Written by Vicki Fishlock, Resident Scientist at the Amboseli Elephant Research Project
Forest elephants live secretive lives in the rainforests of Central Africa. We don’t know much about their lives, and what we do know raises many interesting questions about them. In 2009 we convened a workshop of more than 20 researchers working on forest elephants to share best practice and outline the important research questions for forest elephant conservation. During that workshop, we decided to write a book to collate our knowledge and experience.
At the time I was still working on my PhD. My role during the workshop was as moderator, translator and reporter, and ultimately I was nominated as editor of the book. It turned out it would take longer to produce than my PhD thesis and see my move from Congo to Kenya. During that time elephant populations have been hammered by demand for ivory, especially in the Central African forests.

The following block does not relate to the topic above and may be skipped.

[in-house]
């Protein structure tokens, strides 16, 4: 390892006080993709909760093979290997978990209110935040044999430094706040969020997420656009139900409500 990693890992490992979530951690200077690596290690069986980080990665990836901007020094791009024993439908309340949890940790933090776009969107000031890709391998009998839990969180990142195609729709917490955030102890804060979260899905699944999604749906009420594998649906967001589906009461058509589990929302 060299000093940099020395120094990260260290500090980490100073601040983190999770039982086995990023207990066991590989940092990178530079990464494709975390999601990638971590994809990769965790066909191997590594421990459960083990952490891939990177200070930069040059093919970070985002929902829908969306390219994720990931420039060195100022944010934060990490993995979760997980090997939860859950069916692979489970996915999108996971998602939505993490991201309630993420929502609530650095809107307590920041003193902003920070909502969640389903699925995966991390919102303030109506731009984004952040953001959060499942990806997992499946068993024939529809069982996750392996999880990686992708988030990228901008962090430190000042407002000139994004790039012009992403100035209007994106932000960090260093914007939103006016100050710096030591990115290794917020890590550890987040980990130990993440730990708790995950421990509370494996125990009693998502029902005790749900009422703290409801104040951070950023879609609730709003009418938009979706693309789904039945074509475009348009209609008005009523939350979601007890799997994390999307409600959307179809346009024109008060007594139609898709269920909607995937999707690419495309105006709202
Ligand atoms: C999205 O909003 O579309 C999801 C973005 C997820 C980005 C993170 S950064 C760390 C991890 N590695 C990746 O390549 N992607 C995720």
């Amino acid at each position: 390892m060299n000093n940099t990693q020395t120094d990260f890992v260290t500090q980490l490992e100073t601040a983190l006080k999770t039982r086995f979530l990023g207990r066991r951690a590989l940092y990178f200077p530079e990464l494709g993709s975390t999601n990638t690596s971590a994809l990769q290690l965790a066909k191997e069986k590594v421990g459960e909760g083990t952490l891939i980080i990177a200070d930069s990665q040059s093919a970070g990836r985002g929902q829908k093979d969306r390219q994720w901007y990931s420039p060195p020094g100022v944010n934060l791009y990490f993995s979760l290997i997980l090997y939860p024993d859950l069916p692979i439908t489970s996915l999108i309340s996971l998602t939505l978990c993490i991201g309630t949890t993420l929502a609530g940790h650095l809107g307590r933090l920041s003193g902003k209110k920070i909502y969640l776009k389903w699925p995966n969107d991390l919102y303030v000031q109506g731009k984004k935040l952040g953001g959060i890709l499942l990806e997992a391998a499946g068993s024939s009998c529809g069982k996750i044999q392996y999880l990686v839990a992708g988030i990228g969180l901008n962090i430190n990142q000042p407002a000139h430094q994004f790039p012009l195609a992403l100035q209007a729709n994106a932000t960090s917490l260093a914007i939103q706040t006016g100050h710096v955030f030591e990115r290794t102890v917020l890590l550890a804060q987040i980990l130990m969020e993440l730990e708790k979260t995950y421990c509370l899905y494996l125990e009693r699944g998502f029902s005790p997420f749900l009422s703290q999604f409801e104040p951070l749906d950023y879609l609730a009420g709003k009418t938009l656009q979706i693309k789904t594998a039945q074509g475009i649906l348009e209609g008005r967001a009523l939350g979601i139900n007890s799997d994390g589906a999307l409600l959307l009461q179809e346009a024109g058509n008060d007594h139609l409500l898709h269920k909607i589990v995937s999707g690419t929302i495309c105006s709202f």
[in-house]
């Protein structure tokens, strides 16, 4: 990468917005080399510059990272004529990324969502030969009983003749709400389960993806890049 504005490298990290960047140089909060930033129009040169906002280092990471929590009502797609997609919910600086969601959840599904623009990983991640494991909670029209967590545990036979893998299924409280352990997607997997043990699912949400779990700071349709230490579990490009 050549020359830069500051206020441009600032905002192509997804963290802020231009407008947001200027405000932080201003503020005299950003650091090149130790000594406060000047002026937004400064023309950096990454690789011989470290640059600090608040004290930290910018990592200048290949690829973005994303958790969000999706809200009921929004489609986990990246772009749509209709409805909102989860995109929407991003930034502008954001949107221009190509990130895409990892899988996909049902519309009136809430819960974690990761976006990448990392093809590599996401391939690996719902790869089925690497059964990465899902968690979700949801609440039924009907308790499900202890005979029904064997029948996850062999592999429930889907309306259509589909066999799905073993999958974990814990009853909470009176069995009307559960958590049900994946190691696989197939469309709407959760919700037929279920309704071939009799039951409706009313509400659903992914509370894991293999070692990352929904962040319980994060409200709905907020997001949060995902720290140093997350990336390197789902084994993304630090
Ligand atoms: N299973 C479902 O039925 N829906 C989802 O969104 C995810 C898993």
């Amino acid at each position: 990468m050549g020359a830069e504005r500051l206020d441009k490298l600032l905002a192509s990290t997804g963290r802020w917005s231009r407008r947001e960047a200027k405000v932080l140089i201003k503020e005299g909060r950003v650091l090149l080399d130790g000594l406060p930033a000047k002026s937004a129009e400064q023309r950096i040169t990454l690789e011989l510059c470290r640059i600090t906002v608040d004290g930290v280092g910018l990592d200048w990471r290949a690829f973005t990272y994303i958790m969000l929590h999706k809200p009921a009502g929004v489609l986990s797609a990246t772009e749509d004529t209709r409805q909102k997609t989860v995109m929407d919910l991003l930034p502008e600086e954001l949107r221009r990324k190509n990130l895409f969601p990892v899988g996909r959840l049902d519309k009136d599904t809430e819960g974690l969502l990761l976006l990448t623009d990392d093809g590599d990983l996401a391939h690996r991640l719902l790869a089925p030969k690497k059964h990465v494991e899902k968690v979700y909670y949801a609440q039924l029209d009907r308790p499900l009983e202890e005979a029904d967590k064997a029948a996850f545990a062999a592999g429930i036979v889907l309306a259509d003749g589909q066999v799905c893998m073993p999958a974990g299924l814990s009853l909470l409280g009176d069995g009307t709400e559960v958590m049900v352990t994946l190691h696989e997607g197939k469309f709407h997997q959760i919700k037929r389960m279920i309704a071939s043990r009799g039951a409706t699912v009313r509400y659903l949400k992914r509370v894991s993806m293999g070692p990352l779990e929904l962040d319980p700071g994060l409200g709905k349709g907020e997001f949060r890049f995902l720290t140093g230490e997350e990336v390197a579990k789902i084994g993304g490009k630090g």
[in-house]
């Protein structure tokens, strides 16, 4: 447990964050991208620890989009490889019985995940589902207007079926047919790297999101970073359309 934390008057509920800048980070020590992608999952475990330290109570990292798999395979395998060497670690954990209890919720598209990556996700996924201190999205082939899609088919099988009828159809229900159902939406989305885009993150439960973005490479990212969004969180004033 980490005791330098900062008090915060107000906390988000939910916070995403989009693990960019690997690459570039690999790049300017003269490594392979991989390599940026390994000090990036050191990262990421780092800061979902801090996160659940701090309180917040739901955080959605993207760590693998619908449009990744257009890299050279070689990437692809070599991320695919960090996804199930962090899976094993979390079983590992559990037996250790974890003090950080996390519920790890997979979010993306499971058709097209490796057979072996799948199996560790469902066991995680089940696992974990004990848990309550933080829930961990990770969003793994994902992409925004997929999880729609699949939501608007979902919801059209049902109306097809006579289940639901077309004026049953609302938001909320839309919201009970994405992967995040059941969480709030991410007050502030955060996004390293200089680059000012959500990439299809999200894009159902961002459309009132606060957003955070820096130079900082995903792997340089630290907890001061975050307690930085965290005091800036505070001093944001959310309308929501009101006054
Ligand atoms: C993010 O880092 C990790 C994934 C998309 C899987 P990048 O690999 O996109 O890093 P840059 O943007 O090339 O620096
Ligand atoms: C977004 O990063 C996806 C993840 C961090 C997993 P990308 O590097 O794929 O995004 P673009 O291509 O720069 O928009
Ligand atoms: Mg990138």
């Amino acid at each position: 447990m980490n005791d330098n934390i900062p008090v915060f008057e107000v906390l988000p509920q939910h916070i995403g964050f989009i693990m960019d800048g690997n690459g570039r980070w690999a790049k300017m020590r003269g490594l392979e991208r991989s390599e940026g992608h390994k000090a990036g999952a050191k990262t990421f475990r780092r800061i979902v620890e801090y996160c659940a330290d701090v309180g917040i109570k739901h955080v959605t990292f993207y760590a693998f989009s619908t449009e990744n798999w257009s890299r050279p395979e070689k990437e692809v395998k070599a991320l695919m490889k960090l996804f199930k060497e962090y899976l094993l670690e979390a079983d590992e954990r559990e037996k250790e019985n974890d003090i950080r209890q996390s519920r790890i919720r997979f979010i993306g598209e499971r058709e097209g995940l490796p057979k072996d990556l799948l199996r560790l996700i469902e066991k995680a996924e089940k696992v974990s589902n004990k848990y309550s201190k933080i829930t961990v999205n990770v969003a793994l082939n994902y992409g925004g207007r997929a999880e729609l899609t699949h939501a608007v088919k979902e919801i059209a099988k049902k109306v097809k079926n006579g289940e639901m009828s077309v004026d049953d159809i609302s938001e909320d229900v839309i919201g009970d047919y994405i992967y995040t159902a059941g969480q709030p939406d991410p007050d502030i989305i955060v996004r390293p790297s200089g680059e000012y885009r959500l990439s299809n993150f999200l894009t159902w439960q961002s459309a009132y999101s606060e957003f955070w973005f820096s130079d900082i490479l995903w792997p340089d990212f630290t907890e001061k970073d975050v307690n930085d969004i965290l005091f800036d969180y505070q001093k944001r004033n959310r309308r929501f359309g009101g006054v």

Holding this book in my hands for the first time has been extraordinary. At times I wondered if it would ever be completed, and if it were would it be too late to make a significant contribution to helping elephants. I hope not, and thanks to the work of IFAW and others the tide may at last be turning for elephants and the ivory trade. Now we can hope that the book will be used to study recovering populations, and inspire a new generation of biologists and managers.
The book covers everything we could think of to build responsible projects that contribute to elephant survival. It represents the hard work and dedication of many people, who made time to share their experiences while working more-than-full-time on their own projects. We are all dedicated to and fascinated by elephants, and we hope this shines through the pages.
I have to thank IFAW for supporting the translation of this volume (because my written French is definitely not up to standard!) and Rettet die Elefanten Afrikas e.V. who supported the publication and turned the computer files into a real book.
The book is available in English and French from REA’s website www.reaev.de/shop. The proceeds go to support elephant conservation projects in the field.
(This article originally appeared on IFAW. It has been reprinted here with permission.)